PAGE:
(T)he failure of young consumers, and particularly the comparatively skilled young consumers of our student loan group, to re-enter the housing market remains a puzzle. Many factors could be contributing to this phenomenon, including growing student debt balances, limited access to credit, lowered expectations for future earnings, and perhaps even a cultural shift by which young people—whether they went to college or not—are deferring home purchases. Whatever the cause of student borrowers’ reticence, the housing market rebound of 2013 appears to have proceeded without the help of this skilled set of young buyers.This is good news, and it's a good example of the wisdom of markets. With real long term interest rates at 1%, home prices should be high and volatile. Homes are very bond-like in this environment, and, speaking strictly from a portfolio construction point of view, they have no place in a young person's portfolio. Young families should size-down, rent, and put their money in the stock market. In 20 years, when the baby boomers are selling their homes and long term real rates are at 4%, then these young families should buy.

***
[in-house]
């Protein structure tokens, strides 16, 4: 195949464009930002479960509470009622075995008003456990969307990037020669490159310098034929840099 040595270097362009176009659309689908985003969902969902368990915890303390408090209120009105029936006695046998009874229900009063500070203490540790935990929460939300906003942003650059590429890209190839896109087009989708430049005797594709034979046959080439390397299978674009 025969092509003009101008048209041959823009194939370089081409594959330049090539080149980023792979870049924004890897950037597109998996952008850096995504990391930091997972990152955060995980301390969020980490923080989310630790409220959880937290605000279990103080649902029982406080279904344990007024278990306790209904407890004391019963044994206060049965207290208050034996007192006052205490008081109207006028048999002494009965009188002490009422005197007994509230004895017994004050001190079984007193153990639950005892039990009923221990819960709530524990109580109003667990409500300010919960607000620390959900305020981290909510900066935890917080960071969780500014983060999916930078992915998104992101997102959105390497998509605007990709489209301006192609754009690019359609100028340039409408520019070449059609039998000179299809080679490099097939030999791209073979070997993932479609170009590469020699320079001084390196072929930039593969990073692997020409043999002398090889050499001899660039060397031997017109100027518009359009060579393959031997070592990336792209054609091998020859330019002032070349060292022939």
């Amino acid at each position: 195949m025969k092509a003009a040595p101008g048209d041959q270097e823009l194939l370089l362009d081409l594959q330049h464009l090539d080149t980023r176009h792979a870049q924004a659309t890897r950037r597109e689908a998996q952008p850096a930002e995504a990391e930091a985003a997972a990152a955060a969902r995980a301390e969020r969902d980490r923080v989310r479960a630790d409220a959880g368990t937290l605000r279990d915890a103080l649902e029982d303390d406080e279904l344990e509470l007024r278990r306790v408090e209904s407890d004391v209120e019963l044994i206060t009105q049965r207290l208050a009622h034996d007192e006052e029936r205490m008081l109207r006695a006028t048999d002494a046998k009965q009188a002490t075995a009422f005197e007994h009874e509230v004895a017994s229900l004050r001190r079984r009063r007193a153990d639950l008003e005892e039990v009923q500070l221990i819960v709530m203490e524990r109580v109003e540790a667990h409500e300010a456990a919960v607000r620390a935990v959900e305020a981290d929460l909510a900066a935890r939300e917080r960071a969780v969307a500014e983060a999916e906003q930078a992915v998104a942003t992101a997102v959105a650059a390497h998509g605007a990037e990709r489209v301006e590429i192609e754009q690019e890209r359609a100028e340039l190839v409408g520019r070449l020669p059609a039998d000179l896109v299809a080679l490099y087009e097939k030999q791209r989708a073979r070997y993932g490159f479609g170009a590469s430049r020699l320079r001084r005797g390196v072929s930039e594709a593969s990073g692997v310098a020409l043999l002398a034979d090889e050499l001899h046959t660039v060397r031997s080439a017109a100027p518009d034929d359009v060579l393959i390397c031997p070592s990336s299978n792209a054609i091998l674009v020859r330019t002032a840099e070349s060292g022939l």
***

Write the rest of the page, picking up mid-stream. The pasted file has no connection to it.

It might be a good rule of thumb for portfolio management for non-boomers to just ask, "What do the boomers need to hold", and then take the opposite position.
Homes have always been a good investment for just about everyone who could arrange the financing. They are still a great investment for people who need bond-like exposure (baby boomers) but they are not currently a good investment for everyone. The market represented by young families has figured this out, even if individual families, social convention, regulators, the GSE's, and the New York Fed haven't.